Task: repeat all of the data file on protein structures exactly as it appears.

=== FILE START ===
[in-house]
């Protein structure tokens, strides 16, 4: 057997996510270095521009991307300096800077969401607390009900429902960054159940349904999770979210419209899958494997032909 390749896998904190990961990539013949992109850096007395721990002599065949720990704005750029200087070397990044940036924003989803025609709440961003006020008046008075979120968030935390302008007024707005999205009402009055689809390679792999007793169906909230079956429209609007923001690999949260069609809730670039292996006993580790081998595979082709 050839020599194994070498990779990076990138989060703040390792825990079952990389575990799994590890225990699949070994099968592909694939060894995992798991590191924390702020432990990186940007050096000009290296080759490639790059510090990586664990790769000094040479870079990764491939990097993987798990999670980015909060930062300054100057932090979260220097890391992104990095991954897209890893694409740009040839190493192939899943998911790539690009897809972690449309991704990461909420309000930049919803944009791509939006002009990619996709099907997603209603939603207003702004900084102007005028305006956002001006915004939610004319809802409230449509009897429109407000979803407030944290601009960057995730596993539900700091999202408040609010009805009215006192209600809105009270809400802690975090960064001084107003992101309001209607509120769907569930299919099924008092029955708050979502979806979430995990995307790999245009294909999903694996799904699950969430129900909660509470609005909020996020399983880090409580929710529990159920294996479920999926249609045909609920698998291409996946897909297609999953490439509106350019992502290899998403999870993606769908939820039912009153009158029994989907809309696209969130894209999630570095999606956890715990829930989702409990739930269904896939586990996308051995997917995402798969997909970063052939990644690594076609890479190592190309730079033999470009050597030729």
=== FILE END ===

[in-house]
């Protein structure tokens, strides 16, 4: 057997996510270095521009991307300096800077969401607390009900429902960054159940349904999770979210419209899958494997032909 390749896998904190990961990539013949992109850096007395721990002599065949720990704005750029200087070397990044940036924003989803025609709440961003006020008046008075979120968030935390302008007024707005999205009402009055689809390679792999007793169906909230079956429209609007923001690999949260069609809730670039292996006993580790081998595979082709 050839020599194994070498990779990076990138989060703040390792825990079952990389575990799994590890225990699949070994099968592909694939060894995992798991590191924390702020432990990186940007050096000009290296080759490639790059510090990586664990790769000094040479870079990764491939990097993987798990999670980015909060930062300054100057932090979260220097890391992104990095991954897209890893694409740009040839190493192939899943998911790539690009897809972690449309991704990461909420309000930049919803944009791509939006002009990619996709099907997603209603939603207003702004900084102007005028305006956002001006915004939610004319809802409230449509009897429109407000979803407030944290601009960057995730596993539900700091999202408040609010009805009215006192209600809105009270809400802690975090960064001084107003992101309001209607509120769907569930299919099924008092029955708050979502979806979430995990995307790999245009294909999903694996799904699950969430129900909660509470609005909020996020399983880090409580929710529990159920294996479920999926249609045909609920698998291409996946897909297609999953490439509106350019992502290899998403999870993606769908939820039912009153009158029994989907809309696209969130894209999630570095999606956890715990829930989702409990739930269904896939586990996308051995997917995402798969997909970063052939990644690594076609890479190592190309730079033999470009050597030729």